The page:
Car accidents often result in serious, lifelong injuries that can change an accident victim’s life. There are almost limitless causes of Maryland road accidents, ranging from the common to the obscure. A recent state appellate decision discusses a situation that, while may seem to be uncommon, is actually responsible for more accidents than most motorists believe.
According to the court’s opinion, the plaintiff was driving along the highway when a mattress suddenly flew towards her car. The plaintiff veered to avoid hitting the mattress, crashing into a barrier. Eyewitnesses obtained the license plate of the truck that was carrying the mattress, and police eventually found the driver towing a flatbed trailer.
The driver offered varying explanations regarding the mattress. Essentially, he claimed that there “may” have been a mattress in the trailer but he wasn’t sure. He explained that there was a bunch of items in the trailer the day before, and that he had told an employee to empty the items in the trailer. The defendant acknowledged that, at one point, there was a mattress, but he did not check the trailer that morning, so he wasn’t sure if it was still there. The defendant also stated that he did not see anything fly off the back of the trailer.
The plaintiff sued the truck driver under a theory of negligence per se. The plaintiff claimed that the defendant’s failure to properly secure the mattress to the trailer was in violation of a specific provision of the vehicle code. The defendant responded by arguing that the eyewitnesses were wrong and that he was never carrying the mattress that day. The defendant argued that, even if the mattress did come from his truck, the defendant was not negligent because he told an employee to secure all cargo in the trailer.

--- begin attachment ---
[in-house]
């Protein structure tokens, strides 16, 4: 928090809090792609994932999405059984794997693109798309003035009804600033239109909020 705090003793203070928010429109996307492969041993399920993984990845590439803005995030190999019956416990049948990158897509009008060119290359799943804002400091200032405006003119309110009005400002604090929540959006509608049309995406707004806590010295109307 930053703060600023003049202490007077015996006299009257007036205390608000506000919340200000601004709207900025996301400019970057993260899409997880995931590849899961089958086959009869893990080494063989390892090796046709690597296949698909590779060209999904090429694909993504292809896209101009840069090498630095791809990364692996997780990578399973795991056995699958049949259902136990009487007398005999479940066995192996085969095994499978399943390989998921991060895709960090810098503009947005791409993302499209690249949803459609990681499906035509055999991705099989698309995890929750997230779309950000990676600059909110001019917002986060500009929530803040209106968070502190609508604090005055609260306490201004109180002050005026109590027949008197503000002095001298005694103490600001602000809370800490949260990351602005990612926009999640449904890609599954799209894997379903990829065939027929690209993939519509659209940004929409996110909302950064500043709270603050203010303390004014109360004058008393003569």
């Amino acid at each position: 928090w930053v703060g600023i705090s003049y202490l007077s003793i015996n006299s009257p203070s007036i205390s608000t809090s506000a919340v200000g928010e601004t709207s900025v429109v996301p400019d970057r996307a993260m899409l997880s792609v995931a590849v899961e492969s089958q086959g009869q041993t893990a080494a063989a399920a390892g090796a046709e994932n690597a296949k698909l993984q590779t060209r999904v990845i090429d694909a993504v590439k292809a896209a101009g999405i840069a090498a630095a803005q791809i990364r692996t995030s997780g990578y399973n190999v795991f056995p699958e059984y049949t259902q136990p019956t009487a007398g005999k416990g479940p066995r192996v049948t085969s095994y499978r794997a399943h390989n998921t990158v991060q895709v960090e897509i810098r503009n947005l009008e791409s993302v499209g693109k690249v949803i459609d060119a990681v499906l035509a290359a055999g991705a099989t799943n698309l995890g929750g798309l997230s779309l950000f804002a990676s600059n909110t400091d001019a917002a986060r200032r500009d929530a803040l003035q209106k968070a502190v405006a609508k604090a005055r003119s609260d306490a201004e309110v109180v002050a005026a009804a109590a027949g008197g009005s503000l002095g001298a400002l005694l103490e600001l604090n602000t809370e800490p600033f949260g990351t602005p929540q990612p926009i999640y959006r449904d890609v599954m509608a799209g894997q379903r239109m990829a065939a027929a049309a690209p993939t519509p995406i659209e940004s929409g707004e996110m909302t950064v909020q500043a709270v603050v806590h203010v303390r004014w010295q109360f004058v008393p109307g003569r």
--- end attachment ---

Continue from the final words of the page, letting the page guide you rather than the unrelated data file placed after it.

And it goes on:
At the conclusion of the evidence, the trial court instructed the jury on the doctrine of negligence per se, but included an additional instruction that, “A violation of a law is excused if the following is true: that despite using reasonable care, a person was not able to obey the law.” The jury found in the defendant’s favor and the plaintiff appealed.
On appeal, the plaintiff argued that the lower court erred when it gave the jury the additional “excuse” instruction. The court agreed, noting that the facts presented by the defendant did not warrant the instruction. The court explained that to obtain this type of instruction, a defendant must present evidence showing that they tried to comply with the law but were unable to do so. Here, the court noted that the only evidence offered by the defendant was that he asked his employee to ensure that the trailer was empty. The court then reversed the jury’s verdict, reasoning that the error was not harmless and required a new trial.
Have You Been Injured in a Maryland Car Accident?
If you or a love one has recently been injured in a Maryland car accident, you may be entitled to monetary compensation. At the Maryland car accident law firm, Lebowitz & Mzhen, LLC, we represent injury victims in all types of Maryland auto accidents, including truck and motorcycle accidents. We also offer free consultations to accident victims to discuss how we can help them pursue a claim for compensation. To learn more, call 410-654-3600 to schedule a free consultation today.